Hydroton In Hydroponic Culture Medium: Pros And Cons

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The light expanded clay aggregate also known as clay pebbles are made with hydroponic substrate process into marbles or peanuts size.

The light expanded clay aggregate also known as clay pebbles are made with hydroponic substrate process into marbles or peanuts size. Its popularity increases because they are lightweight, easy to transport and harvest. They are most preferred by the small producers who use media bed or Dutch bucket techniques. Moreover, these hydroton clay pebbles can be used in both aquaponic and hydroponic growing medium.

Here are some of the pros and cons of hydroton in the hydroponic process:

  • Pros of hydroton
  1. More pore space

Compared to sand, perlite and other small particles, hydroton made from hydroponic mediums have larger space between each rock and pebble. The biological surface part is not usually as high, and the pore space is higher. But why these larger pore spaces are beneficial? It means a better run of solution through the media even when they are covered from algae or microbes. This results in the effective draining of water.

  1. Air-holding capacity

These clay pebbles have some capacity to hold bubbles. When the plants find difficult to accumulate air, this clay becomes a great help from them. Hence, combined with great percolation, its air holding capacity makes doesn’t let challenging for the anaerobic system to happen.

  1. Environment-friendly and moderately renewable

Since the clay is available in copious quantity, it is fairly considered as an environmentally-friendly medium. Moreover, lesser clay is used to create the hydroton. Therefore, compared to other alternatives that use the demanding earth’s supply in greater quantity, hydroton is considered environmentally friendly.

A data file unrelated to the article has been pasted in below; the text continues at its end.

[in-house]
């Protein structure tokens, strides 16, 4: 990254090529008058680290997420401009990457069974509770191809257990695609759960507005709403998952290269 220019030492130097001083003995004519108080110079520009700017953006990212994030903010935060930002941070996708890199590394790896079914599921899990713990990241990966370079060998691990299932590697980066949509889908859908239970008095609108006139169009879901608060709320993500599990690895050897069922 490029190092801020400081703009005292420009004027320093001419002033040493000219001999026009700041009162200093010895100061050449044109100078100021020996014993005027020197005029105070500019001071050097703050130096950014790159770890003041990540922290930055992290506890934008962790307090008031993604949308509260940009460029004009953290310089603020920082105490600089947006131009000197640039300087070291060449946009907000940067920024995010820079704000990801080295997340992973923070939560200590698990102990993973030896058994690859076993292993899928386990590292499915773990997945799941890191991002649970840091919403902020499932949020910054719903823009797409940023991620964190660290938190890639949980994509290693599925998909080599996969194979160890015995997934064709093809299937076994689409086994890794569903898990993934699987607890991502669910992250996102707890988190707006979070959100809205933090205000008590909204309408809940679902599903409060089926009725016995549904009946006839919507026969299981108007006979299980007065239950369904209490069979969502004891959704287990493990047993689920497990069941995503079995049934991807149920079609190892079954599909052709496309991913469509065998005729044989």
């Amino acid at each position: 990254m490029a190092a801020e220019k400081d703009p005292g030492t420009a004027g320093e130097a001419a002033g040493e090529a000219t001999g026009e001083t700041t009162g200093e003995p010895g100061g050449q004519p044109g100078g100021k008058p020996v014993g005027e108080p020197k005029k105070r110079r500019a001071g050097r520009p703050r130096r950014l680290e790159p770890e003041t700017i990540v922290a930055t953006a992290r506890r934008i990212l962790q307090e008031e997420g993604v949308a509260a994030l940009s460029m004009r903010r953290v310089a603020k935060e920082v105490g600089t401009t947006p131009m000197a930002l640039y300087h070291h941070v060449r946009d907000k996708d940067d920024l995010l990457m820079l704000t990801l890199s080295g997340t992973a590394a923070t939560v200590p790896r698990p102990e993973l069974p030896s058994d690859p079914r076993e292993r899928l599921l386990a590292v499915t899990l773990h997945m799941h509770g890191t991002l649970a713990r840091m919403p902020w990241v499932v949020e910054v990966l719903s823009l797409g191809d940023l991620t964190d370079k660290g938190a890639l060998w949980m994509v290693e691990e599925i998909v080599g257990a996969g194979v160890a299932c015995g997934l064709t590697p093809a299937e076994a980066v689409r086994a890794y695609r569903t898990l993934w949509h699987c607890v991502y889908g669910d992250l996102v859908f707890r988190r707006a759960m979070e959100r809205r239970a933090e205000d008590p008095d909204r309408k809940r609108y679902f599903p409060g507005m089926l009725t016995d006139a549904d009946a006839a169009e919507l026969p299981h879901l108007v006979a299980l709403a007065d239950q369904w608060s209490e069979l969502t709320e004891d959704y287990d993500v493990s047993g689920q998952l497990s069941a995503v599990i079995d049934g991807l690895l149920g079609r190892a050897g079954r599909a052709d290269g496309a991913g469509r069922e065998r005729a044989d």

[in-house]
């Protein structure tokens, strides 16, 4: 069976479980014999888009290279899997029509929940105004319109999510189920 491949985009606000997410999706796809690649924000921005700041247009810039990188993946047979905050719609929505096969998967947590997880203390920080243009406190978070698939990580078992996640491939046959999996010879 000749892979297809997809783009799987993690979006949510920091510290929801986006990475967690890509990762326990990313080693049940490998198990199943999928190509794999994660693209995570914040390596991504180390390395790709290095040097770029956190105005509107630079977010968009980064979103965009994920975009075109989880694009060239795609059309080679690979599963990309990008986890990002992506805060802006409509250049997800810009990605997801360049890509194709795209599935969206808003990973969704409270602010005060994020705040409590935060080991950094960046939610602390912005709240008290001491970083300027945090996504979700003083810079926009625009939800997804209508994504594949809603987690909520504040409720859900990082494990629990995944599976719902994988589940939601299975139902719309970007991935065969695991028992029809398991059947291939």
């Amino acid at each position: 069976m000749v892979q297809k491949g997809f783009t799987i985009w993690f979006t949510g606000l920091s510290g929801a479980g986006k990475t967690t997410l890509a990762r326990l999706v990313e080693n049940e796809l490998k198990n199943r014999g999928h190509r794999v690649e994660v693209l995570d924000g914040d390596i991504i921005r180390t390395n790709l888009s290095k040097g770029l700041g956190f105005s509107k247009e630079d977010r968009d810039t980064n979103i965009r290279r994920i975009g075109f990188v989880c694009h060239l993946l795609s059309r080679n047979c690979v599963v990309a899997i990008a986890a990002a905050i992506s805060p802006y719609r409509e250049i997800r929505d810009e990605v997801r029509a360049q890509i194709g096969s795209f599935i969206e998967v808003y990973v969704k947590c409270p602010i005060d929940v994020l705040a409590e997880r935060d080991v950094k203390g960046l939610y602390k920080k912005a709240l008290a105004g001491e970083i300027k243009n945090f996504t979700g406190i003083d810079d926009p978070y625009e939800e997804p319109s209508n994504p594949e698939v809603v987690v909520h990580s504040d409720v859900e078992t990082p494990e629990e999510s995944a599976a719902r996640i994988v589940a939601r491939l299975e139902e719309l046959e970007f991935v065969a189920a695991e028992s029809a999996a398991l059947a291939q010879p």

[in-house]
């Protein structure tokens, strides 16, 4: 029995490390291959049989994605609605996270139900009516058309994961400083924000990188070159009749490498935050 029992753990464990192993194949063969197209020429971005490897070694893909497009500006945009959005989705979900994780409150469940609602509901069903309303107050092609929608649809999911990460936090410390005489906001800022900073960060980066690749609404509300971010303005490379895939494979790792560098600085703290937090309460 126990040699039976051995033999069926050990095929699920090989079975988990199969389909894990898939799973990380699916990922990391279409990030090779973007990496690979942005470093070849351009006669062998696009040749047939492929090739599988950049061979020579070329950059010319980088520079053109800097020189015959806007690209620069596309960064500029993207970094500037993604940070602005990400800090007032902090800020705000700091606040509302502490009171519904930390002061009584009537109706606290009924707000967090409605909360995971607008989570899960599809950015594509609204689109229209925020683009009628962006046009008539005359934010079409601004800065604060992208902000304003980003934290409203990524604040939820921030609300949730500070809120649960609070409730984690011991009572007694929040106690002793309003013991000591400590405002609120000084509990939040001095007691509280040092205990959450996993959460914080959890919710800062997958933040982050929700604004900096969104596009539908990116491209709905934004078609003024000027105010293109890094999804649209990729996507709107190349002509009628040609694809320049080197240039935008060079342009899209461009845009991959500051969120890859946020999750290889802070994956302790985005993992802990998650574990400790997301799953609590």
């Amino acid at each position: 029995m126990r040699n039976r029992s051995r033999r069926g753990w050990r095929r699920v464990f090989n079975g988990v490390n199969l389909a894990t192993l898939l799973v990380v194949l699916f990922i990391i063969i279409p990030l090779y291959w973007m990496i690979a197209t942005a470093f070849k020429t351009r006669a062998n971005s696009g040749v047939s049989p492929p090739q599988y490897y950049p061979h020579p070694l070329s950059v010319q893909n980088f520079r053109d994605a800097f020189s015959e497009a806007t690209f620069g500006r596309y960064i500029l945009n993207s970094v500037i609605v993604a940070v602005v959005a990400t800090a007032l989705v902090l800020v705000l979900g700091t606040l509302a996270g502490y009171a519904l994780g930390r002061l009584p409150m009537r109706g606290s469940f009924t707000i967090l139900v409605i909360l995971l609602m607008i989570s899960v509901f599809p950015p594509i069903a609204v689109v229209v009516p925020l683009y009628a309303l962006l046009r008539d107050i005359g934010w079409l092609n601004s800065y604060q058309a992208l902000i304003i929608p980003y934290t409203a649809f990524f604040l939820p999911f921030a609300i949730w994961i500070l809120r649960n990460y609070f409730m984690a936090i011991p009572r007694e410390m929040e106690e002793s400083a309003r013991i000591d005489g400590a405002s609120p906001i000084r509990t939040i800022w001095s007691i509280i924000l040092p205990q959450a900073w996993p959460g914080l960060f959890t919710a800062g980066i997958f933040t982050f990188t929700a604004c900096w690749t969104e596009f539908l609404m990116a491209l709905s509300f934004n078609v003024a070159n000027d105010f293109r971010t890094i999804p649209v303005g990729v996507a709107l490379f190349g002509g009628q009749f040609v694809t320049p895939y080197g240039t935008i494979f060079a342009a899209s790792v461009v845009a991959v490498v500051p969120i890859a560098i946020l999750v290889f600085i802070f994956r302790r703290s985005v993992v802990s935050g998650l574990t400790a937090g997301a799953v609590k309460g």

1. Reusable

Even if the hydroton is not considered as a pollutant as it is a mineral, it is not supposed to go landfill after use. Fortunately, it can be reused. Simply, you need to wash any built up silt or organic matter from it. Remember that unless there is extreme salt build up in the clay pebbles, you can rinse and reuse it many times.

  1. Easy to plant and harvest

Due to larger pores, hydroton is a loose medium. This makes it easy to transplant and pull plants out after harvest without much effort. Hence, your time and the amount of work wrestling with plant roots will be saved.

  • Cons of hydroton
  • Poor water holding capacity

Clay pebbles hold the air efficiently but when it comes to water, it has the poor holding capacity. This is what allows the substance to stay hydrated. Hence, low water holding capacity means the crops will remain dry and wilted if not water frequently. However, it is not a serious issue, you just need to take care that you are watering the plants as per its need.

  • Fairly costly

Many small growers prefer these clay pebbles as they are easy to work with. Hence, with the growing demand, the prices are also getting high.  And, it is a bit costly for many large growers.

  • Cause problems with pumps and plumbing

The hydroton floats until they are saturated in their initial months. This can cause the blockage as the clay pebbles can be stuck into drain lines and filters.

Summing up:

As against the pros, the cons are negligible which makes the hydroton an advisable media for small as well as large growers. Though it might be expensive as compared to other alternatives, it is certainly worth spending. Moreover, it looks more appealing in the pots. For lightweight concrete manufacturers,  one can look out for manufacturers at https://www.expandedclayaggregate.com/ for expert advice, collections and much more.